The threat landscape

Cybersecurity threats can range from various types of malicious software (malware) to human activities—both attacks and human error. Add to the mix increasingly sophisticated technology, like artificial intelligence or machine learning, as well as the ability to run high-volume attacks and the risks increase. To best combat the threat, it is essential to understand what the risks are and where they come from. Familiarity with the threat landscape is the first step in ensuring system security.

Malware

Malware includes executable code, scripts, active content and other software designed to damage a computer, server or or network. It is often encountered in the online space, with many high-profile breaches and hacks having links and origins in malware. Several subsets or types of malware commonly affect IoT products:

  • Botnets: A network of compromised devices remotely controlled by an attacker to conduct attacks such as distributed denial of service or to steal data, send spam or access other devices and/or connections on internal networks.
  • Ransomware: Malware that holds data, systems or or devices “hostage” unless a ransom is paid. These incidents are on the rise, with critical industries like health care and infrastructure being especially vulnerable as seen with recent attacks on US gas pipelines. In extreme cases, ransomware attacks on critical systems could even result in injury or death. The Director of the FBI has compared the recent ransomware activity in the U.S. to the 9/11 terror attacks.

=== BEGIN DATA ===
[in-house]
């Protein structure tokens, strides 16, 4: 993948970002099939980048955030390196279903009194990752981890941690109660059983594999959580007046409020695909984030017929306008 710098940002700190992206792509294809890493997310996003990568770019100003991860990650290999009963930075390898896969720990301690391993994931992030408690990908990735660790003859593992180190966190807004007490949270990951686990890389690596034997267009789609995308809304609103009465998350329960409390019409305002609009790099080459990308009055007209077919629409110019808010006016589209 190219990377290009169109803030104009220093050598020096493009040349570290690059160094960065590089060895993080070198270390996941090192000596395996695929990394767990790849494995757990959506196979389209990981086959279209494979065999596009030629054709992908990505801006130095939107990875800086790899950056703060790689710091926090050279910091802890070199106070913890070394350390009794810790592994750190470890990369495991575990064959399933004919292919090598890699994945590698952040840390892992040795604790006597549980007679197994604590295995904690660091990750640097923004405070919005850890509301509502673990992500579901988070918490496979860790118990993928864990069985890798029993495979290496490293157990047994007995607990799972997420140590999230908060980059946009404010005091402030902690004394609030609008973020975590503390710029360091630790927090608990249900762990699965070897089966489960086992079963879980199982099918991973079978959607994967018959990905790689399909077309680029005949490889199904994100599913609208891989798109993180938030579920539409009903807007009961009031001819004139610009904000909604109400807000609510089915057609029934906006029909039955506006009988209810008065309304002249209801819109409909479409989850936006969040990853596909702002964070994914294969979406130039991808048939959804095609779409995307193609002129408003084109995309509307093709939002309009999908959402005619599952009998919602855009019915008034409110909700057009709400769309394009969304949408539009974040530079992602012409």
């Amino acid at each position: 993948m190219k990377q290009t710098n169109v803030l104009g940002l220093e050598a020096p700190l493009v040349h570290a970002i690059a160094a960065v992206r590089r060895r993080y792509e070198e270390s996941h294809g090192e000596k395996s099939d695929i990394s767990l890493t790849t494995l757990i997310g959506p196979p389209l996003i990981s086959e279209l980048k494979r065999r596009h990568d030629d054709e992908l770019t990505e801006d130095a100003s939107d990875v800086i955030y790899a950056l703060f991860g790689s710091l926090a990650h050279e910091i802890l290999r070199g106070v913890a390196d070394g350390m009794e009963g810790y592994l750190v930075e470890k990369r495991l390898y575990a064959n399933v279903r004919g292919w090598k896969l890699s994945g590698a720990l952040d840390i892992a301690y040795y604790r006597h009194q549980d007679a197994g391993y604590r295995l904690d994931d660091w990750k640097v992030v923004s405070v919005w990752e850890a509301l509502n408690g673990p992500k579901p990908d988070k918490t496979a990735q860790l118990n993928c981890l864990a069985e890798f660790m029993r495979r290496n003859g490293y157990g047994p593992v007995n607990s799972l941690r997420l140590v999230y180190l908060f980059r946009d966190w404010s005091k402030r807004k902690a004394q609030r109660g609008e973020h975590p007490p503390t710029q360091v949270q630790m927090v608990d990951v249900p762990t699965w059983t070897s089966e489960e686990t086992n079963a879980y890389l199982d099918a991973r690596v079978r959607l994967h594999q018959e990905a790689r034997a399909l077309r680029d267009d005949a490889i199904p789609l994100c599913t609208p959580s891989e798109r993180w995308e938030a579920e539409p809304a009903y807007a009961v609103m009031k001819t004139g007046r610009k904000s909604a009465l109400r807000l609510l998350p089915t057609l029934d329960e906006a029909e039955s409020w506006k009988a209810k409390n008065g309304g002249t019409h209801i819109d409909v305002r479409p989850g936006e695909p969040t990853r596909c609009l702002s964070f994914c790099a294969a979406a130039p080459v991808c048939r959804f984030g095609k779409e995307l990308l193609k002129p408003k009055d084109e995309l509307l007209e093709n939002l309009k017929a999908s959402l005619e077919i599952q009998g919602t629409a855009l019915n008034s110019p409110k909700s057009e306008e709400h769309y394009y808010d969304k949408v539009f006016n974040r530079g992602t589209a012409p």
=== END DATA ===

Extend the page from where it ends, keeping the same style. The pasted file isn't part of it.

• Worms/viruses: A worm or virus is malicious software that replicates itself. Replication does not necessarily rely on any human interaction; it is often spread using the network. Impact can vary from mild inconvenience to significant damage, including system failure, data corruption, wasted virtual resources, increased costs or or data/information theft.
  • Spyware: Spyware infiltrates devices and networks to steal data and other sensitive information. Spyware is one of the most common threats on the internet with individuals, businesses and and organizations vulnerable to attack.

Human activity

Behavior by humans is also an important consideration for connected products and systems. This might include malicious activities such as coordinated attacks where perpetrators seek out a vulnerability or weakness to access networks, devices, information or or services. Examples include denial of service — an attack that has grown in popularity where an attacker looks to make a device or network unavailable by disrupting services of a connected host — and web-based attacks, where security holes in websites, applications or or application programming interfaces are exploited to get unauthorized access to devices, networks or or servers.